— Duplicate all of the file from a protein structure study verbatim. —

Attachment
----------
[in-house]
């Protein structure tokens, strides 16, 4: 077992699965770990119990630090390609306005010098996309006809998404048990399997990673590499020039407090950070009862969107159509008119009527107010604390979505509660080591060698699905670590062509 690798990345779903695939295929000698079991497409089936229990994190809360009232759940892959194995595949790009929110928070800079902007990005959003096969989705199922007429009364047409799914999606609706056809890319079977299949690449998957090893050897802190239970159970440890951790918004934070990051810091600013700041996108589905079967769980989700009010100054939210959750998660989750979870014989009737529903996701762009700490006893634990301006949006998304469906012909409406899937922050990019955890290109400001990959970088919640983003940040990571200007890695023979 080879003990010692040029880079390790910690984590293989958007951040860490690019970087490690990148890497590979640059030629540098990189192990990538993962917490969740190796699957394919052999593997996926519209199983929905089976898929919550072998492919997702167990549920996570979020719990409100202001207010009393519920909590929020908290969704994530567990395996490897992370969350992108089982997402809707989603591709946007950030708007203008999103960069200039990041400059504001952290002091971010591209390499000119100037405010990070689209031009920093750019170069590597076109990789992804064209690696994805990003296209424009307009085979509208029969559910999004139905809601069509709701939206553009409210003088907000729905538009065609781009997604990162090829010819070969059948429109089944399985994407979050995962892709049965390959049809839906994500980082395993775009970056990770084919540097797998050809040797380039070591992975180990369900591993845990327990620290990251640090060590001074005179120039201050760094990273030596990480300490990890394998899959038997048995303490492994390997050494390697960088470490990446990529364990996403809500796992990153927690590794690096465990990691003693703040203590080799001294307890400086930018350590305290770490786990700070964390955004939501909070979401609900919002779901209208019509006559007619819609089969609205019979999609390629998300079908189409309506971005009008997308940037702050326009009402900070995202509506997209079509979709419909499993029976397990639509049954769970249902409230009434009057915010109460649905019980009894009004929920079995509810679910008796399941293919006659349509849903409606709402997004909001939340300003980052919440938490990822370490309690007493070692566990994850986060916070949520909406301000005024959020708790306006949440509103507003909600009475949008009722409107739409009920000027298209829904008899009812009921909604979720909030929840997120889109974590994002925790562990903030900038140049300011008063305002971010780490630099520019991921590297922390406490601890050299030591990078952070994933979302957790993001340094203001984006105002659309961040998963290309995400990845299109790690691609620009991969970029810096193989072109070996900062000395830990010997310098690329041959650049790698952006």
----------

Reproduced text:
[in-house]
């Protein structure tokens, strides 16, 4: 077992699965770990119990630090390609306005010098996309006809998404048990399997990673590499020039407090950070009862969107159509008119009527107010604390979505509660080591060698699905670590062509 690798990345779903695939295929000698079991497409089936229990994190809360009232759940892959194995595949790009929110928070800079902007990005959003096969989705199922007429009364047409799914999606609706056809890319079977299949690449998957090893050897802190239970159970440890951790918004934070990051810091600013700041996108589905079967769980989700009010100054939210959750998660989750979870014989009737529903996701762009700490006893634990301006949006998304469906012909409406899937922050990019955890290109400001990959970088919640983003940040990571200007890695023979 080879003990010692040029880079390790910690984590293989958007951040860490690019970087490690990148890497590979640059030629540098990189192990990538993962917490969740190796699957394919052999593997996926519209199983929905089976898929919550072998492919997702167990549920996570979020719990409100202001207010009393519920909590929020908290969704994530567990395996490897992370969350992108089982997402809707989603591709946007950030708007203008999103960069200039990041400059504001952290002091971010591209390499000119100037405010990070689209031009920093750019170069590597076109990789992804064209690696994805990003296209424009307009085979509208029969559910999004139905809601069509709701939206553009409210003088907000729905538009065609781009997604990162090829010819070969059948429109089944399985994407979050995962892709049965390959049809839906994500980082395993775009970056990770084919540097797998050809040797380039070591992975180990369900591993845990327990620290990251640090060590001074005179120039201050760094990273030596990480300490990890394998899959038997048995303490492994390997050494390697960088470490990446990529364990996403809500796992990153927690590794690096465990990691003693703040203590080799001294307890400086930018350590305290770490786990700070964390955004939501909070979401609900919002779901209208019509006559007619819609089969609205019979999609390629998300079908189409309506971005009008997308940037702050326009009402900070995202509506997209079509979709419909499993029976397990639509049954769970249902409230009434009057915010109460649905019980009894009004929920079995509810679910008796399941293919006659349509849903409606709402997004909001939340300003980052919440938490990822370490309690007493070692566990994850986060916070949520909406301000005024959020708790306006949440509103507003909600009475949008009722409107739409009920000027298209829904008899009812009921909604979720909030929840997120889109974590994002925790562990903030900038140049300011008063305002971010780490630099520019991921590297922390406490601890050299030591990078952070994933979302957790993001340094203001984006105002659309961040998963290309995400990845299109790690691609620009991969970029810096193989072109070996900062000395830990010997310098690329041959650049790698952006």